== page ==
Description: A letter report issued by the Government Accountability Office with an abstract that begins "The federal government manages about 650 million acres, or 29 percent, of the 2.27 billion acres of U.S. land. Four land management agencies--the Bureau of Land Management (BLM), the Fish and Wildlife Service (FWS), the National Park Service (NPS) in the Department of the Interior (Interior) and the Forest Service, in the Department of Agriculture--manage about 95 percent of these federal acres. Interior's Bureau of Reclamation (BoR) manages another 1 percent of these acres and focuses on water projects. The five agencies collect certain data to help manage these federal lands. GAO was asked to review whether the five agencies collect certain federal land and resource data (referred to as data elements), how these data elements are stored, and their potential reliability. GAO included over 100 data elements at each agency in its analysis that can be categorized as information on (1) federal land and the resources the five agencies manage, (2) revenues generated from selected activities on these lands, and (3) federal land subject to selected land use designations. GAO assessed the potential reliability of data elements collected by the agencies generally for fiscal years 1996 through 2009 based on a survey of agency officials and a review of available audits and evaluations. GAO did not collect data for each data element. GAO is making no recommendations in this report."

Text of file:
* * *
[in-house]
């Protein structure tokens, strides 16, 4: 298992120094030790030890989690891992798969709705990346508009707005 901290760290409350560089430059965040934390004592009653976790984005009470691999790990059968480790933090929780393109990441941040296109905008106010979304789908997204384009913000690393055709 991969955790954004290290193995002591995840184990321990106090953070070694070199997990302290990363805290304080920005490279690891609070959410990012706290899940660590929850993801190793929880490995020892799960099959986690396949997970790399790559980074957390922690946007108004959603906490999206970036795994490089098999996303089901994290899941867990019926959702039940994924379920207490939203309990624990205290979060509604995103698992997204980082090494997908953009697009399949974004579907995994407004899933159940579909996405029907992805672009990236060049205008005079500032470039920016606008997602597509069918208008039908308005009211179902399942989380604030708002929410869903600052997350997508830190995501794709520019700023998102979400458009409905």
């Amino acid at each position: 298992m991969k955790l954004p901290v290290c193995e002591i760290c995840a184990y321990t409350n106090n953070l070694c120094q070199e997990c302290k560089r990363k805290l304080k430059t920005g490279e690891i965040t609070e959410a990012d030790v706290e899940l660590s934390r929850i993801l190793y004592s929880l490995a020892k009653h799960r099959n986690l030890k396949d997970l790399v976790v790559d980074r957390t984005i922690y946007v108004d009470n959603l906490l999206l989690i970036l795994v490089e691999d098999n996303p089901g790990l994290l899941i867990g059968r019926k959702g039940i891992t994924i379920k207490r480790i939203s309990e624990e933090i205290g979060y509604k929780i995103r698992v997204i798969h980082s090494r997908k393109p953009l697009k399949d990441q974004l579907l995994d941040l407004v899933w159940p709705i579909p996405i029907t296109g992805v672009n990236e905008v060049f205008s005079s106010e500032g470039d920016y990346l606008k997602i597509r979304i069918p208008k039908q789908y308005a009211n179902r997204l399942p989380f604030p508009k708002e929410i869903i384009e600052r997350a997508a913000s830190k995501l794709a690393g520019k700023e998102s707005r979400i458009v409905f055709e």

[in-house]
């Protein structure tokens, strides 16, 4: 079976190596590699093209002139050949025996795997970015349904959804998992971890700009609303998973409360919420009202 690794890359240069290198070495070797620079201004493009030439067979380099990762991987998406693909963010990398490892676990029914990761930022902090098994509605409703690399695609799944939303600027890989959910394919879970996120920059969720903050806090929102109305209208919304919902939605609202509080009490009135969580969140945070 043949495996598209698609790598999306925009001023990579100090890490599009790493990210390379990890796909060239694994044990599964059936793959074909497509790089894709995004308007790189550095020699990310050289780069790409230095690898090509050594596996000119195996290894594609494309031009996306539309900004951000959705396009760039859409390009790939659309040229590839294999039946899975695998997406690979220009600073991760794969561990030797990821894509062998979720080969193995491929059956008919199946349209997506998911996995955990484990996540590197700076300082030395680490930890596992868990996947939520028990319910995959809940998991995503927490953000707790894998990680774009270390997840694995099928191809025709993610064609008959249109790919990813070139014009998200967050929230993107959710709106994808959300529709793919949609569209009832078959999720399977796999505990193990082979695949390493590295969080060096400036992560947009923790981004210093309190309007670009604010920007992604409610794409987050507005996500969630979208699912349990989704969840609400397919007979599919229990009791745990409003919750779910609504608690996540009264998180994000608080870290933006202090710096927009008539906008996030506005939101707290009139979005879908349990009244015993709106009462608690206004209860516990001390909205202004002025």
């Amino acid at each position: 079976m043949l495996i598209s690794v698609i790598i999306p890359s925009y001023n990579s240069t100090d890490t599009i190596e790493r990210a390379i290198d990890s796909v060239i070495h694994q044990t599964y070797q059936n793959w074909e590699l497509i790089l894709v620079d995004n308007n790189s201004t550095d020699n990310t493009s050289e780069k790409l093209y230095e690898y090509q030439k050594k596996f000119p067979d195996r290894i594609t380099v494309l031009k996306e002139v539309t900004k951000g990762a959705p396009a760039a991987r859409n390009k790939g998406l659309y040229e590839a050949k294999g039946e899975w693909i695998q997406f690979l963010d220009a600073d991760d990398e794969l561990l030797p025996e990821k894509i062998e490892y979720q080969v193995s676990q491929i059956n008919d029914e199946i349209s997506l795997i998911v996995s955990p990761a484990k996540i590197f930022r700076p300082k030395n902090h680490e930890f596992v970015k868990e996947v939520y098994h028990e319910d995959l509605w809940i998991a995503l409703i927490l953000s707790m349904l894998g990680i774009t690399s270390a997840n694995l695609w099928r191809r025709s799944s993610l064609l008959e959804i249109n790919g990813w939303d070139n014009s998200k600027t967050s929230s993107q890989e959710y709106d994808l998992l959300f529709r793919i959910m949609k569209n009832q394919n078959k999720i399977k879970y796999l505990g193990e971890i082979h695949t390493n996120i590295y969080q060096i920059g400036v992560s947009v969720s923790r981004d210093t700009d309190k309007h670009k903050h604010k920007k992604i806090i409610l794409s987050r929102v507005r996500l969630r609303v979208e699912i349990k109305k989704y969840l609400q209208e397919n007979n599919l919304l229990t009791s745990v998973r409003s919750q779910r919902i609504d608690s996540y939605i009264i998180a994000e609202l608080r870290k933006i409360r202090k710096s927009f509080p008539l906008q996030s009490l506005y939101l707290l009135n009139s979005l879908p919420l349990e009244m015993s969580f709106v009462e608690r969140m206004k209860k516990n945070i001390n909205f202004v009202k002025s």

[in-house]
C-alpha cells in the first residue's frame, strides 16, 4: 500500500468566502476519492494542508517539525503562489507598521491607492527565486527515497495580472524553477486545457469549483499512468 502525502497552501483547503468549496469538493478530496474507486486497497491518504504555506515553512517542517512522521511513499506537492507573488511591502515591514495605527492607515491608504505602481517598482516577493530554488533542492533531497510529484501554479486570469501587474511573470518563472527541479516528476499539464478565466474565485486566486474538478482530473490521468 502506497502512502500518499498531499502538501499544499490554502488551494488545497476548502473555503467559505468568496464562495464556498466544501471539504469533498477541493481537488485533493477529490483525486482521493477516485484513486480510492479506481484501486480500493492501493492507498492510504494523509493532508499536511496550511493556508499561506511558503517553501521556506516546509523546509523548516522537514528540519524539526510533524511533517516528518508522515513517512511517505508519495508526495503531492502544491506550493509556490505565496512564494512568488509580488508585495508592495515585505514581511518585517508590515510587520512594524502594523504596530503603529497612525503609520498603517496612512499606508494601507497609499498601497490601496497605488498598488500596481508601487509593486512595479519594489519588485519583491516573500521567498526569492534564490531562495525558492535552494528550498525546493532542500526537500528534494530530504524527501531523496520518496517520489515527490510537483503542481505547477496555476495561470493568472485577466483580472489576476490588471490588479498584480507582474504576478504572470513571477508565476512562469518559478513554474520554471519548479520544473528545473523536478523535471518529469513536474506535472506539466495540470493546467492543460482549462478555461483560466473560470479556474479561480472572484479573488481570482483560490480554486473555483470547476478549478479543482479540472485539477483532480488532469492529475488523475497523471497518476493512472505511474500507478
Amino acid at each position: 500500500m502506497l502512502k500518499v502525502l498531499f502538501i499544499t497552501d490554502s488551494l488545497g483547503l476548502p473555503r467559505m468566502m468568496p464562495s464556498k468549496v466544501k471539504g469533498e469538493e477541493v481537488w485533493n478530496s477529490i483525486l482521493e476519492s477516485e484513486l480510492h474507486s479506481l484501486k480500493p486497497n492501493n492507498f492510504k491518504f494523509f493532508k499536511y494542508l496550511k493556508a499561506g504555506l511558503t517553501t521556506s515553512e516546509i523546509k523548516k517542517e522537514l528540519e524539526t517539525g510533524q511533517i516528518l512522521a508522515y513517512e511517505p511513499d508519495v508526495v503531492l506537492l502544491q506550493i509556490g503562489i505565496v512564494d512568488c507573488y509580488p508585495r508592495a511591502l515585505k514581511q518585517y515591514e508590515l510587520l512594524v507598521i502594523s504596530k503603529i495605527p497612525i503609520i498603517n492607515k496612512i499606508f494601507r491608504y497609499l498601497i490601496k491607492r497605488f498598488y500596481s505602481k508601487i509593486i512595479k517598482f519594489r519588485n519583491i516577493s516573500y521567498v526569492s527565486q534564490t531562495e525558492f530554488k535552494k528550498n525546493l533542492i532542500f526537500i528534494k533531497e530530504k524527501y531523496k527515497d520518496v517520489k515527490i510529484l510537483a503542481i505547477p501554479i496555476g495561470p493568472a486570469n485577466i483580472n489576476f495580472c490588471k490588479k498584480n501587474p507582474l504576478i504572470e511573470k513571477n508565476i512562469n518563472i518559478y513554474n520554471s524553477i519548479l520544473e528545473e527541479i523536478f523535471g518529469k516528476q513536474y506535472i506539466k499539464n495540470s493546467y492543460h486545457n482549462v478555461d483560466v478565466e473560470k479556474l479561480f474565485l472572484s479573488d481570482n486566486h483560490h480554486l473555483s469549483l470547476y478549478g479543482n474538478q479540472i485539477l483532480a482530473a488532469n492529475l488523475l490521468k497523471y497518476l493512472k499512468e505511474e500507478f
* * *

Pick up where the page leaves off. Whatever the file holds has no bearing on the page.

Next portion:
Date: April 20, 2011
Creator: United States. Government Accountability Office.
Partner: UNT Libraries Government Documents Department

Federal Land Management: Information on Usage of the Antiquities Act

Description: Correspondence issued by the General Accounting Office with an abstract that begins "Pursuant to a congressional request, GAO provided information on how the Antiquities Act of 1906 has been used since its passage, focusing on: (1) the monuments that have been established under the act; and (2) a comparison of the requirements, if any, for environmental documentation and public participation, and of the processes, if any, for facilitating congressional oversight found in the act and in three other pieces of legislation--the National Environmental Policy Act of 1969 (NEPA), the Federal Land Policy and Management Act of 1976 (FLPMA), and the National Forest Management Act of 1976 (NFMA)."
Date: July 9, 1999
Creator: United States. General Accounting Office.
Partner: UNT Libraries Government Documents Department

Federal Land Management: Use of Stewardship Contracting Is Increasing, but Agencies Could Benefit from Better Data and Contracting Strategies